- Reduce or eliminate the need for a ventilator
- Help patients breathe and speak more naturally
- Make daily activities easier to accomplish
- Decrease the risk of contracting respiratory infections
- Improve senses of smell and taste
- Increase mobility
- Reduce need for external power sources to maintain breath
Treatment from Rehabilitation Centers
Wheelchair programs at rehabilitation centers will assess patients to determine what form of mobility assistance they will require to navigate their environments. A good program should allow the patient to try a wide variety of manual and power wheelchairs in different challenges.
Selecting the appropriate wheelchair will allow a patient to:
- Maximize independence and safety in the home
- Improve posture and function in the wheelchair
- Prevent secondary problems from improper seating
Music therapy is a staple at many rehabilitation centers. A music therapist addresses the cognitive, speech/language, physical, and psychosocial needs of a patient, using Neurologic Music Therapy techniques. Music therapy can help facilitate functional movements and/or cognitive and speech behaviors. Music therapists also use song writing to help individuals cope with their new reality.
Choosing the Right Rehabilitation Facility
Picking an appropriate rehabilitation facility can greatly assist in a patient's return to daily life after a spinal cord injury. While some patients may be lucky enough to have cutting edge centers close to their homes, others may need to travel to find the best possible care available. Regardless of the location, it is important to consider the following factors when choosing where to undergo spinal cord injury rehabilitation.
- Does the facility have experience with your particular diagnosis? As a general rule, facilities develop higher levels of expertise with practice. Researching the center's track record with your specific injury will help ensure you receive the best available care.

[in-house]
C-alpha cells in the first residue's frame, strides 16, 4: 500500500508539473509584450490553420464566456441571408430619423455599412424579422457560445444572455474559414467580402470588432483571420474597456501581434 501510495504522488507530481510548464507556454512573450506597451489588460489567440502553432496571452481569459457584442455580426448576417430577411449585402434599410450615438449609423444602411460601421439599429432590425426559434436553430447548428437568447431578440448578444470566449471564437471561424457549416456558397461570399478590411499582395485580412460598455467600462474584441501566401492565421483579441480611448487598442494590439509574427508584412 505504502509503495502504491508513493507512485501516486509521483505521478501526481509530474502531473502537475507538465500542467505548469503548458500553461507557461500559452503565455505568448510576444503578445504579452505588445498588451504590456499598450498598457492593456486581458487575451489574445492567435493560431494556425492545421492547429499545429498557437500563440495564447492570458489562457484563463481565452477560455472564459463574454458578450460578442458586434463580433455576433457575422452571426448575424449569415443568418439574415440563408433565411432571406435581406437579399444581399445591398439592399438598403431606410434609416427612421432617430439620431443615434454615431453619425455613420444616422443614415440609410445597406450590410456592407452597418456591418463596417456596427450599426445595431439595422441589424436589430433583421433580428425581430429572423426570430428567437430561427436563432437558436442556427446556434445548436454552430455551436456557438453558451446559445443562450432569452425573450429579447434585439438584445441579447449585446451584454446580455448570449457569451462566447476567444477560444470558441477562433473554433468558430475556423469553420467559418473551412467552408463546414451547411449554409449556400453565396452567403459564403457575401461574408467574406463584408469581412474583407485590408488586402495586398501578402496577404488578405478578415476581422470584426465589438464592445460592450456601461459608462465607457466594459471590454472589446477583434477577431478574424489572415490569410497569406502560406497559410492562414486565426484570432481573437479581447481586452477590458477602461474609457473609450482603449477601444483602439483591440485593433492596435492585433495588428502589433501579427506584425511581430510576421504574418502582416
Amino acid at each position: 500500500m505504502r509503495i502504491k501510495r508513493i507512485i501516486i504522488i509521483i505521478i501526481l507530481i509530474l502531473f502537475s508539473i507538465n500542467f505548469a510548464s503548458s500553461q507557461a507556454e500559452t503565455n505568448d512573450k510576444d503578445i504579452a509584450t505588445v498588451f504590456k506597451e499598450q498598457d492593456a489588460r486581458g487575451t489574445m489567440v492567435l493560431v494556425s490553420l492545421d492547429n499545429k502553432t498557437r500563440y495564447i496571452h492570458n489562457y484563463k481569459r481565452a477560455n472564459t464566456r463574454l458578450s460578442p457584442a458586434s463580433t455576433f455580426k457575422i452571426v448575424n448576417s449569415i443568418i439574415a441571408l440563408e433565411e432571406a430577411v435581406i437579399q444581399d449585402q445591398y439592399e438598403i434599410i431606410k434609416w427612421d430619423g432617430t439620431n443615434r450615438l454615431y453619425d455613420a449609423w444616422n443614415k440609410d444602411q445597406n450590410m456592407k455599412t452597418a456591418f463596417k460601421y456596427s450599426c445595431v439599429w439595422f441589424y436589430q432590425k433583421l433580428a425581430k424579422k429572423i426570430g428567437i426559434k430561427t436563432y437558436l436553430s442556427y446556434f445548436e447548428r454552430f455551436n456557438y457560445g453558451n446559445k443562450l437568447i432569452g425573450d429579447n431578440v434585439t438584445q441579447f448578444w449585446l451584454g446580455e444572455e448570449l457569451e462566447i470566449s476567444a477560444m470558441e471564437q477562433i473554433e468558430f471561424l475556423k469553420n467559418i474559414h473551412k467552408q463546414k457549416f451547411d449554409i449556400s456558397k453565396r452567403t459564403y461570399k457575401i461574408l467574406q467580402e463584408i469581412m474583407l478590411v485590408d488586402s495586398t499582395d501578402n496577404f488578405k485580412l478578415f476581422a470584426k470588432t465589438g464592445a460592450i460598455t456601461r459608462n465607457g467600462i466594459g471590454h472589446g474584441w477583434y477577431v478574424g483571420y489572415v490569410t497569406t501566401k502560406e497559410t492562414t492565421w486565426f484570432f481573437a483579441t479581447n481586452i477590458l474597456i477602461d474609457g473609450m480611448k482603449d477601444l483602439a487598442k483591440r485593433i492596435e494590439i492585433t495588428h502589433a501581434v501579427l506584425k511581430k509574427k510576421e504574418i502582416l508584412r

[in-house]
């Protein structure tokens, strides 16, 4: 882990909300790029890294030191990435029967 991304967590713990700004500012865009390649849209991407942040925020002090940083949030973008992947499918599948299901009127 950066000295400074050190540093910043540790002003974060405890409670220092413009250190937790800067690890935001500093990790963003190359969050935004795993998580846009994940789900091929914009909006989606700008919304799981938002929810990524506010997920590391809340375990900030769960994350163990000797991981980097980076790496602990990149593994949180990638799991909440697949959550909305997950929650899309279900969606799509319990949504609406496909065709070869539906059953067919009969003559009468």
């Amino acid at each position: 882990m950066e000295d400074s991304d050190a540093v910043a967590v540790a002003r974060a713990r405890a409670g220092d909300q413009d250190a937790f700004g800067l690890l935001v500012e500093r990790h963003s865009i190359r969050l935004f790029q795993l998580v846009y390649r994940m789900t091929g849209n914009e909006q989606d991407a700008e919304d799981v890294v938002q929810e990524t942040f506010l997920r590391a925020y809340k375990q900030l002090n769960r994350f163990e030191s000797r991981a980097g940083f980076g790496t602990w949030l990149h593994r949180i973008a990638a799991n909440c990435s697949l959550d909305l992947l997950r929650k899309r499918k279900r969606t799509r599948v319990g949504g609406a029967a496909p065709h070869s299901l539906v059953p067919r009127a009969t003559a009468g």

- Is the place accredited? A facility that can boast accredited expertise with your specific injury is usually a better choice for a spinal cord injury victim than a general rehabilitation program. The Rehabilitation Accreditation Commission spinal cord injury accreditation indicates that a facility meets a minimum offers exceptional rehabilitation programs specifically targeted towards the treatment of your injury.
A good spinal cord injury rehabilitation center should have the following experts on staff:
- Physiatrist: A doctor who specializes in physical medicine and rehabilitation. Physiatrists can treat a wide range of problems, and help coordinate long-term rehabilitation for patients with spinal cord as well as other injuries. A true physiatrist has completed four years of graduate medical education as well as four years of postdoctoral residency training.
- Rehab Nurse: Nurses with special training in rehabilitative and restorative principles. These professionals are experts in bladder and bowel issues, nutrition, pain management, bedsore prevention, breathing care, self-empowerment, coordination of medical regimens, and related issues. Their education includes helping patients achieve independence and designing care plans.
- Occupational Therapists: Occupational therapists (OTs) help individuals perform the daily functions needed for independence. OTs can help patients learn to bathe, dress, make a meal, clean, or even participate in a favorite hobby. OTs also evaluate environments outside of the rehab facility, making recommendations for changes that will help patients navigate these areas.
- Physical Therapists: Physical therapists (PTs) treat motor and sensory impairments. They help patients improve their strength, endurance and coordination, while working to reduce spasticity, maintain the muscle integrity in paralyzed limbs, protect skin from pressure sores, and gain greater control over elimination. PTs also work with paralyzed people to help them use assistive devices.
Other staff members that indicate a top-notch facility:
- Recreation therapists to help restore quality and enjoyment of life
- Vocational therapists to help patients return to their previous jobs or find new ones
- Mobility experts to help people select the best wheelchair or other mobility assistant
- Psychologists to help patients adjust to the realities of post-injury life
- Sex and family counselors to help patients understand what options are still available to them
Cutting-Edge Spinal Injury Research: Discovering a Cure for Paralysis